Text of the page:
Given California’s reputation for regulation, the state’s 2013 Building Standards Code could have been a headache and a half for builders.
But the newest version of the code, adopted by the California Building Standards Commission in January and slated to go into effect in 2014, promises to make life easier for builders, especially in the area of accessibility. “Last week represented a huge long-term victory for us,” says Bob Raymer, senior engineer and technical director at the California Building Industry Association in Sacramento.
That’s because the new code streamlines the rules for accessible buildings, building on last fall’s emergency legislation against frivolous Americans with Disabilities Act lawsuits.
For years, California builders have been responsible for somehow following the overlapping and often conflicting rules regarding accessibility from both the feds and the state. In recent years, that led to “drive-by lawsuits,” where attorneys and others threatened to sue California businesses whose offices, residential properties, or common areas weren’t in compliance with the confusing rules.
“They would send letters saying, ‘if you give me $4,000, I won’t proceed with litigation,’” says Raymer. “And a whole lot of people were just paying that, especially small- or medium-sized businesses. We estimated it would cost $22,000 to $25,000 to fight this in court, and that was if you won.”
Last fall, Gov. Jerry Brown signed a bill (SB 1186) into law that reduced California businesses’ exposure to such lawsuits. Since then, such complaints have required, among other things, detail on what part of the state or federal code was being violated.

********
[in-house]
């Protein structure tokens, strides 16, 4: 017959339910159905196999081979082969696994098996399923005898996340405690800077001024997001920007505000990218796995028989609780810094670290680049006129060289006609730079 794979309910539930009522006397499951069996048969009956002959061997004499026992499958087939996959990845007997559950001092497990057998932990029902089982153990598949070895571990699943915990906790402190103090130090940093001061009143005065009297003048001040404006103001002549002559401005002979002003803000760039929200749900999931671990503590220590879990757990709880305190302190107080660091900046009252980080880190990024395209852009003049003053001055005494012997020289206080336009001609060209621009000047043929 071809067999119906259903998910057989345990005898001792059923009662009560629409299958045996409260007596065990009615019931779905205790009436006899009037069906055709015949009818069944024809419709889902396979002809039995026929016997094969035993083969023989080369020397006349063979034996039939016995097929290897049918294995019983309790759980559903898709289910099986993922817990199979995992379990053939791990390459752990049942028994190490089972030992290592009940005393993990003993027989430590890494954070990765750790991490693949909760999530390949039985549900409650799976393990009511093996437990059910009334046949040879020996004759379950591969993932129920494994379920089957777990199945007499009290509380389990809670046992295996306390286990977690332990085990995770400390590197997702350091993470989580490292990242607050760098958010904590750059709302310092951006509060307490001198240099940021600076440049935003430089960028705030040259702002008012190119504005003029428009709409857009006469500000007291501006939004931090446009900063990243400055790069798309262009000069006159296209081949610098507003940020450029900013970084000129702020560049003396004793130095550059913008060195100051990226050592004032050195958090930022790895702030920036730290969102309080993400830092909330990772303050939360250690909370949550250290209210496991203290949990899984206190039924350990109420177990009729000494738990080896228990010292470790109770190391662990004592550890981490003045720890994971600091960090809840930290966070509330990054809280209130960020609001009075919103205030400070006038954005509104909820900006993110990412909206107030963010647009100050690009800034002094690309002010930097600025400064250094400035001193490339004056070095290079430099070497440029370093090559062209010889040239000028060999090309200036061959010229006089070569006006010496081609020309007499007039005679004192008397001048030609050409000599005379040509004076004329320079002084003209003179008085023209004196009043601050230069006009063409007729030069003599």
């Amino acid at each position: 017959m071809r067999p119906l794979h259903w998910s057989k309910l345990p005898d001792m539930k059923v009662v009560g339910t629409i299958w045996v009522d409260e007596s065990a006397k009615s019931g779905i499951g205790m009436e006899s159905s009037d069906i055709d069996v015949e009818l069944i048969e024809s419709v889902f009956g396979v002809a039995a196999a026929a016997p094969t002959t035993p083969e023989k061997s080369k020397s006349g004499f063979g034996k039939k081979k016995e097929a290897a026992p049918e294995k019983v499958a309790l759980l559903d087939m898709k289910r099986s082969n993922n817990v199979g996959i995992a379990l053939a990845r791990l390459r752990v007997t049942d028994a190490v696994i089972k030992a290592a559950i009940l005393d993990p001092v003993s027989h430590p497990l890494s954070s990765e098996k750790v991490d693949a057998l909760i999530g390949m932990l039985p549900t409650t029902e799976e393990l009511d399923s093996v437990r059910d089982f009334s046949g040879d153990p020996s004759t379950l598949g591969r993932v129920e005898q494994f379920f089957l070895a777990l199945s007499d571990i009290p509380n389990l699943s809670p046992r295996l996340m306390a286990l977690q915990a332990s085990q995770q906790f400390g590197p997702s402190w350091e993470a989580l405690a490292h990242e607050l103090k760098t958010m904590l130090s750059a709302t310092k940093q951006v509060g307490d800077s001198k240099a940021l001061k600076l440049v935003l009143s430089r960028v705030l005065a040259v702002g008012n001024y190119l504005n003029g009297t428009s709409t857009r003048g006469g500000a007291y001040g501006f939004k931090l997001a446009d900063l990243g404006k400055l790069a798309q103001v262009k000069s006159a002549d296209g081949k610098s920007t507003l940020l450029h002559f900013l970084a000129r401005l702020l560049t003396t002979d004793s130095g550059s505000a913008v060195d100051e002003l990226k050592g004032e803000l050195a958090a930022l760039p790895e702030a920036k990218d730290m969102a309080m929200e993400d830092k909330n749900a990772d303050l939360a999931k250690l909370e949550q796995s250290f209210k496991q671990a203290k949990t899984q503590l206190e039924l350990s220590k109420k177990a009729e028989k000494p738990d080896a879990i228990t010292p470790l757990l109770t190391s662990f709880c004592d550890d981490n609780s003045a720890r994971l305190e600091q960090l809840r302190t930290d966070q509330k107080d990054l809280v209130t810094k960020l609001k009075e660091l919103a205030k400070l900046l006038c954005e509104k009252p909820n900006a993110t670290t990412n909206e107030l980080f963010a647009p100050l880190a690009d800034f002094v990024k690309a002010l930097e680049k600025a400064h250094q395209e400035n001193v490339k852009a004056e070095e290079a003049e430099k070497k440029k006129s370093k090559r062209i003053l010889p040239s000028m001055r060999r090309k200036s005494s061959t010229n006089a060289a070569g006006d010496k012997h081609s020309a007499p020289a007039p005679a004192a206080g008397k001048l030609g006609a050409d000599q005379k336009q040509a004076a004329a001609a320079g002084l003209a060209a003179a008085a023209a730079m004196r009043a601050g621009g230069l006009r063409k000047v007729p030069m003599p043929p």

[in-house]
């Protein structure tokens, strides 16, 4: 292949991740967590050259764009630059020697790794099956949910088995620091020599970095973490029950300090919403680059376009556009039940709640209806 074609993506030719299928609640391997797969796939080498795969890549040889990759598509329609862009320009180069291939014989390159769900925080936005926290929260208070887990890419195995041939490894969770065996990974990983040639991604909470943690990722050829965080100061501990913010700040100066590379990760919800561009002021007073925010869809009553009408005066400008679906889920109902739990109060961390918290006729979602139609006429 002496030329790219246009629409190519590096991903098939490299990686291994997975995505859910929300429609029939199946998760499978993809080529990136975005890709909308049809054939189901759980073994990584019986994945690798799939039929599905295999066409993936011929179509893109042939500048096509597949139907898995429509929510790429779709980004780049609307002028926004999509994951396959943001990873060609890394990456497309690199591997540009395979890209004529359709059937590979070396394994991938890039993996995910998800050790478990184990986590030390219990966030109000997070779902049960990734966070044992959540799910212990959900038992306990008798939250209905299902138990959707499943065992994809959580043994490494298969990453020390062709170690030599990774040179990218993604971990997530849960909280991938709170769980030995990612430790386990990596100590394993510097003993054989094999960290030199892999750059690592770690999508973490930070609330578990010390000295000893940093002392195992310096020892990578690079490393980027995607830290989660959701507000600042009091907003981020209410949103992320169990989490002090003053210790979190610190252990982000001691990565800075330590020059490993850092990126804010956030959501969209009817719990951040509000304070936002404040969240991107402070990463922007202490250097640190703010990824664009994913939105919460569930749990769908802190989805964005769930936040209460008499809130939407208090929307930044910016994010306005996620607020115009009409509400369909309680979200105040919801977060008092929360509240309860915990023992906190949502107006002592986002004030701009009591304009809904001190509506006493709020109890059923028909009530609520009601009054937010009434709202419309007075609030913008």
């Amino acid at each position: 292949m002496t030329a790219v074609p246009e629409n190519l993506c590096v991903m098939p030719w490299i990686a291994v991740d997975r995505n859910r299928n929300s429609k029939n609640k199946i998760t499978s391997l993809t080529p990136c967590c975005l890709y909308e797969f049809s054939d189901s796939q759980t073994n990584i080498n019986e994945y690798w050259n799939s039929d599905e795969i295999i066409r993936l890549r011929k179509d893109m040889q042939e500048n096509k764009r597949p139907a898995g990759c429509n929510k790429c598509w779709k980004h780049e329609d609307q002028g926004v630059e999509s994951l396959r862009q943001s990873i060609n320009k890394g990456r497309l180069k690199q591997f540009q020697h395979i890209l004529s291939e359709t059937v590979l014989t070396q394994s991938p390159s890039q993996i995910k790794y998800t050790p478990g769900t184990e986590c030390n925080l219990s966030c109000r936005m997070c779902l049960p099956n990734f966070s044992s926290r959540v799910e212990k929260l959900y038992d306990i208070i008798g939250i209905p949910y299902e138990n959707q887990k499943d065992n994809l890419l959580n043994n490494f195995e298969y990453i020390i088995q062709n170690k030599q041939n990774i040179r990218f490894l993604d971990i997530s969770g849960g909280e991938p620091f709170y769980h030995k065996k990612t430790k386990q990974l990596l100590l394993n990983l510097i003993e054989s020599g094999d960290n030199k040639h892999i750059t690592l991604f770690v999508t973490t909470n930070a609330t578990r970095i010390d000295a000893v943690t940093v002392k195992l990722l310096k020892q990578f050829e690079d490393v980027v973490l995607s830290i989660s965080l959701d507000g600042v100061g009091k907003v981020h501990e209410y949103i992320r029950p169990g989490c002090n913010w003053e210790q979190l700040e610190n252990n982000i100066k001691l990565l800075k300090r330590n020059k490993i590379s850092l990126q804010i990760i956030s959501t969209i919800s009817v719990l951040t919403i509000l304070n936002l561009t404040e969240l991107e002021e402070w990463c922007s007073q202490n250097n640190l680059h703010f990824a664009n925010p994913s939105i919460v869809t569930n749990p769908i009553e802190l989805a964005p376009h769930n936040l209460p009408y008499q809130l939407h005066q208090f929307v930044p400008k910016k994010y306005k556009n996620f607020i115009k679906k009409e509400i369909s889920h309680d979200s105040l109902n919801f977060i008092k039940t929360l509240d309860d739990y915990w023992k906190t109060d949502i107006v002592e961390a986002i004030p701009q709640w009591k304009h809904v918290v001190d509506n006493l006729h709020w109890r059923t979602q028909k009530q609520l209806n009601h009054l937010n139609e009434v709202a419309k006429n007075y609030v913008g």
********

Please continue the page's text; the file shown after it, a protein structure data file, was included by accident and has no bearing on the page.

In addition, California addressed the confusion between whether the state or federal codes applied in various situations by adopting the federal guidelines where accessibility was concerned, with an overlay of state codes as necessary.
“For the first time in 20 years, we’re going to have building officials in localities checking to see if buildings are in compliance with state and federal codes,” says Raymer, who believes the more coordinated approach should help builders ensure their projects’ accessibility is up to code. “The last thing we want is to get into court over a civil rights violation,” he says.
Public and multifamily buildings such as apartments and condos will need to be wheelchair-accessible; new single-family homes, despite lobbying by disability rights groups, will not. “There has been a strong desire to mandate access in single-family dwellings,” says Raymer, who has technical and design concerns about adding such features to all new homes.
One feature that will be added to all new homes under the new code is greater energy efficiency.
Thanks to regulations adopted in 2012 by the California Energy Commission and now included in the state code, builders will need to use highly efficient windows with a solar-heat-gain coefficient of .25 and U-value of .32; insulation with values of R-19 to R-21 in much of the state, and HVAC systems with a SEER rating of 14. Ductwork must be tested and allow no more than 6% air leakage. California wants all new homes to be zero-net energy by 2020.
“They’ve taken all this to an extremely stringent level,” says Raymer, who estimates the new requirements will boost construction costs by $2,500 per home.